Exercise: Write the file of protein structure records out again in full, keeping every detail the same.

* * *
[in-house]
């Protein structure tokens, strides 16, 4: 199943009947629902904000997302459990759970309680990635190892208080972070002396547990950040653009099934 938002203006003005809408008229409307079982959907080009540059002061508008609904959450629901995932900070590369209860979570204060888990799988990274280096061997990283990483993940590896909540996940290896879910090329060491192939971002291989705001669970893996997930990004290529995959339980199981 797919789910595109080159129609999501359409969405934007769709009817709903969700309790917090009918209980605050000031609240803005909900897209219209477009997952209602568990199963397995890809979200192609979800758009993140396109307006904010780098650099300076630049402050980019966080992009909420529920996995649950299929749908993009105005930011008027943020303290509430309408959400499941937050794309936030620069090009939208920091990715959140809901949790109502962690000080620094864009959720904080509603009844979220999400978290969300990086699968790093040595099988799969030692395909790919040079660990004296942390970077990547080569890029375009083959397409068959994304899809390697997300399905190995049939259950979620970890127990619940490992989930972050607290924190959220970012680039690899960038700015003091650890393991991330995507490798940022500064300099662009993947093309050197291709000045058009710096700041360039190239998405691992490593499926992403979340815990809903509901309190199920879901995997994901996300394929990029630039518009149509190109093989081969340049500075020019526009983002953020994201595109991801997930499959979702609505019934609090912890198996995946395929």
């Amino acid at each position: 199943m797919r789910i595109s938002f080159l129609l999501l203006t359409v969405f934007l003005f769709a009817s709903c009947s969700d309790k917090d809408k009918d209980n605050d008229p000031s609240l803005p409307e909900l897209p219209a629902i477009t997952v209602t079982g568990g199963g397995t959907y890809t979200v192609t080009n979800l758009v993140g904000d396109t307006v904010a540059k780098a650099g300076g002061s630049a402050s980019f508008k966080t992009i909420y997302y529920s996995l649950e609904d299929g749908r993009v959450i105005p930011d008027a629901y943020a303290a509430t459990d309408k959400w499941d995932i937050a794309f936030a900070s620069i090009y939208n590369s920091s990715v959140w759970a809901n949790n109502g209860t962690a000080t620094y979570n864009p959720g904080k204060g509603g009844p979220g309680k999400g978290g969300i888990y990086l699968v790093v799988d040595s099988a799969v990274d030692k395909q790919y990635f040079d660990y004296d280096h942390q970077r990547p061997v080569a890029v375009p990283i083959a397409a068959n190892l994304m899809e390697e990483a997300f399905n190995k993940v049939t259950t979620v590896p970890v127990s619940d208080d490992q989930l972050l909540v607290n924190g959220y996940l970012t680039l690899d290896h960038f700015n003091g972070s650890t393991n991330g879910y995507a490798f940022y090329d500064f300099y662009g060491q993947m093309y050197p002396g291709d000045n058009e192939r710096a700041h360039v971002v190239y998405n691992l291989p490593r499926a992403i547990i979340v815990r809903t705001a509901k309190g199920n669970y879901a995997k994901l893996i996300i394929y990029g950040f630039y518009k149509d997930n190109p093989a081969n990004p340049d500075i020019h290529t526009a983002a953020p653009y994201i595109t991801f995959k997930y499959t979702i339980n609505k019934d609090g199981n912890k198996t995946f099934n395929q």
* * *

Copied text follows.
[in-house]
């Protein structure tokens, strides 16, 4: 199943009947629902904000997302459990759970309680990635190892208080972070002396547990950040653009099934 938002203006003005809408008229409307079982959907080009540059002061508008609904959450629901995932900070590369209860979570204060888990799988990274280096061997990283990483993940590896909540996940290896879910090329060491192939971002291989705001669970893996997930990004290529995959339980199981 797919789910595109080159129609999501359409969405934007769709009817709903969700309790917090009918209980605050000031609240803005909900897209219209477009997952209602568990199963397995890809979200192609979800758009993140396109307006904010780098650099300076630049402050980019966080992009909420529920996995649950299929749908993009105005930011008027943020303290509430309408959400499941937050794309936030620069090009939208920091990715959140809901949790109502962690000080620094864009959720904080509603009844979220999400978290969300990086699968790093040595099988799969030692395909790919040079660990004296942390970077990547080569890029375009083959397409068959994304899809390697997300399905190995049939259950979620970890127990619940490992989930972050607290924190959220970012680039690899960038700015003091650890393991991330995507490798940022500064300099662009993947093309050197291709000045058009710096700041360039190239998405691992490593499926992403979340815990809903509901309190199920879901995997994901996300394929990029630039518009149509190109093989081969340049500075020019526009983002953020994201595109991801997930499959979702609505019934609090912890198996995946395929």
């Amino acid at each position: 199943m797919r789910i595109s938002f080159l129609l999501l203006t359409v969405f934007l003005f769709a009817s709903c009947s969700d309790k917090d809408k009918d209980n605050d008229p000031s609240l803005p409307e909900l897209p219209a629902i477009t997952v209602t079982g568990g199963g397995t959907y890809t979200v192609t080009n979800l758009v993140g904000d396109t307006v904010a540059k780098a650099g300076g002061s630049a402050s980019f508008k966080t992009i909420y997302y529920s996995l649950e609904d299929g749908r993009v959450i105005p930011d008027a629901y943020a303290a509430t459990d309408k959400w499941d995932i937050a794309f936030a900070s620069i090009y939208n590369s920091s990715v959140w759970a809901n949790n109502g209860t962690a000080t620094y979570n864009p959720g904080k204060g509603g009844p979220g309680k999400g978290g969300i888990y990086l699968v790093v799988d040595s099988a799969v990274d030692k395909q790919y990635f040079d660990y004296d280096h942390q970077r990547p061997v080569a890029v375009p990283i083959a397409a068959n190892l994304m899809e390697e990483a997300f399905n190995k993940v049939t259950t979620v590896p970890v127990s619940d208080d490992q989930l972050l909540v607290n924190g959220y996940l970012t680039l690899d290896h960038f700015n003091g972070s650890t393991n991330g879910y995507a490798f940022y090329d500064f300099y662009g060491q993947m093309y050197p002396g291709d000045n058009e192939r710096a700041h360039v971002v190239y998405n691992l291989p490593r499926a992403i547990i979340v815990r809903t705001a509901k309190g199920n669970y879901a995997k994901l893996i996300i394929y990029g950040f630039y518009k149509d997930n190109p093989a081969n990004p340049d500075i020019h290529t526009a983002a953020p653009y994201i595109t991801f995959k997930y499959t979702i339980n609505k019934d609090g199981n912890k198996t995946f099934n395929q």